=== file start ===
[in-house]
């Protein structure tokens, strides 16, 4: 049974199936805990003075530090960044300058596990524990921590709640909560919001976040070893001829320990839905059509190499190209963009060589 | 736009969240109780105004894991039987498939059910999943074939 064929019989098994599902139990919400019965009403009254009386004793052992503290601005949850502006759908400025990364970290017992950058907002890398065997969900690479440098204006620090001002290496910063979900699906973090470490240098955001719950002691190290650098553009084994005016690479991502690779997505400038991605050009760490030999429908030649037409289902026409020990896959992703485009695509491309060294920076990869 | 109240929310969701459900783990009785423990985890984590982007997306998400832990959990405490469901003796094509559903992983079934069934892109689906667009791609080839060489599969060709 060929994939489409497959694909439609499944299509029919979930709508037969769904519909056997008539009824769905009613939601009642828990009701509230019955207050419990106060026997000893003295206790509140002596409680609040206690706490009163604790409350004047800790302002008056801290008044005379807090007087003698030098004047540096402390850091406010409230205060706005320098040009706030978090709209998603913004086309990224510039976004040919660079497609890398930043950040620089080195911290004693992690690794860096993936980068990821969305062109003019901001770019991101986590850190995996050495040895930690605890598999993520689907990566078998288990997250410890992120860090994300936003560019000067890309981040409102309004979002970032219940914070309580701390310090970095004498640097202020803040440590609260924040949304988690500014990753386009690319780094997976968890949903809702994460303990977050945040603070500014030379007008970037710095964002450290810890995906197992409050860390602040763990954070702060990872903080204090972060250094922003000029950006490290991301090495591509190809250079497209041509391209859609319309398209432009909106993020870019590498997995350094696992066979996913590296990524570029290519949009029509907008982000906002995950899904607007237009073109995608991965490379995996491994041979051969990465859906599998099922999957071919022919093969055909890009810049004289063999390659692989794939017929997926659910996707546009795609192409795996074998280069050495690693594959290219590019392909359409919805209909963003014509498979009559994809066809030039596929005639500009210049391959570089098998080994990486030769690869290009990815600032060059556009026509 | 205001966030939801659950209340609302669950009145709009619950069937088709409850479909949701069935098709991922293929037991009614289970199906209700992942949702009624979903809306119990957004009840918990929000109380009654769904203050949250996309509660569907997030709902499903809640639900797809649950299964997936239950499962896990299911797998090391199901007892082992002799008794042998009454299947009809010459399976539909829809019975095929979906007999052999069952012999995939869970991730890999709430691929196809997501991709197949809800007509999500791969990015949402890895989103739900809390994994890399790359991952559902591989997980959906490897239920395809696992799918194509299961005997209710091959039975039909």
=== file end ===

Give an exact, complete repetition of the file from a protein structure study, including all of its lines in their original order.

[in-house]
């Protein structure tokens, strides 16, 4: 049974199936805990003075530090960044300058596990524990921590709640909560919001976040070893001829320990839905059509190499190209963009060589 | 736009969240109780105004894991039987498939059910999943074939 064929019989098994599902139990919400019965009403009254009386004793052992503290601005949850502006759908400025990364970290017992950058907002890398065997969900690479440098204006620090001002290496910063979900699906973090470490240098955001719950002691190290650098553009084994005016690479991502690779997505400038991605050009760490030999429908030649037409289902026409020990896959992703485009695509491309060294920076990869 | 109240929310969701459900783990009785423990985890984590982007997306998400832990959990405490469901003796094509559903992983079934069934892109689906667009791609080839060489599969060709 060929994939489409497959694909439609499944299509029919979930709508037969769904519909056997008539009824769905009613939601009642828990009701509230019955207050419990106060026997000893003295206790509140002596409680609040206690706490009163604790409350004047800790302002008056801290008044005379807090007087003698030098004047540096402390850091406010409230205060706005320098040009706030978090709209998603913004086309990224510039976004040919660079497609890398930043950040620089080195911290004693992690690794860096993936980068990821969305062109003019901001770019991101986590850190995996050495040895930690605890598999993520689907990566078998288990997250410890992120860090994300936003560019000067890309981040409102309004979002970032219940914070309580701390310090970095004498640097202020803040440590609260924040949304988690500014990753386009690319780094997976968890949903809702994460303990977050945040603070500014030379007008970037710095964002450290810890995906197992409050860390602040763990954070702060990872903080204090972060250094922003000029950006490290991301090495591509190809250079497209041509391209859609319309398209432009909106993020870019590498997995350094696992066979996913590296990524570029290519949009029509907008982000906002995950899904607007237009073109995608991965490379995996491994041979051969990465859906599998099922999957071919022919093969055909890009810049004289063999390659692989794939017929997926659910996707546009795609192409795996074998280069050495690693594959290219590019392909359409919805209909963003014509498979009559994809066809030039596929005639500009210049391959570089098998080994990486030769690869290009990815600032060059556009026509 | 205001966030939801659950209340609302669950009145709009619950069937088709409850479909949701069935098709991922293929037991009614289970199906209700992942949702009624979903809306119990957004009840918990929000109380009654769904203050949250996309509660569907997030709902499903809640639900797809649950299964997936239950499962896990299911797998090391199901007892082992002799008794042998009454299947009809010459399976539909829809019975095929979906007999052999069952012999995939869970991730890999709430691929196809997501991709197949809800007509999500791969990015949402890895989103739900809390994994890399790359991952559902591989997980959906490897239920395809696992799918194509299961005997209710091959039975039909």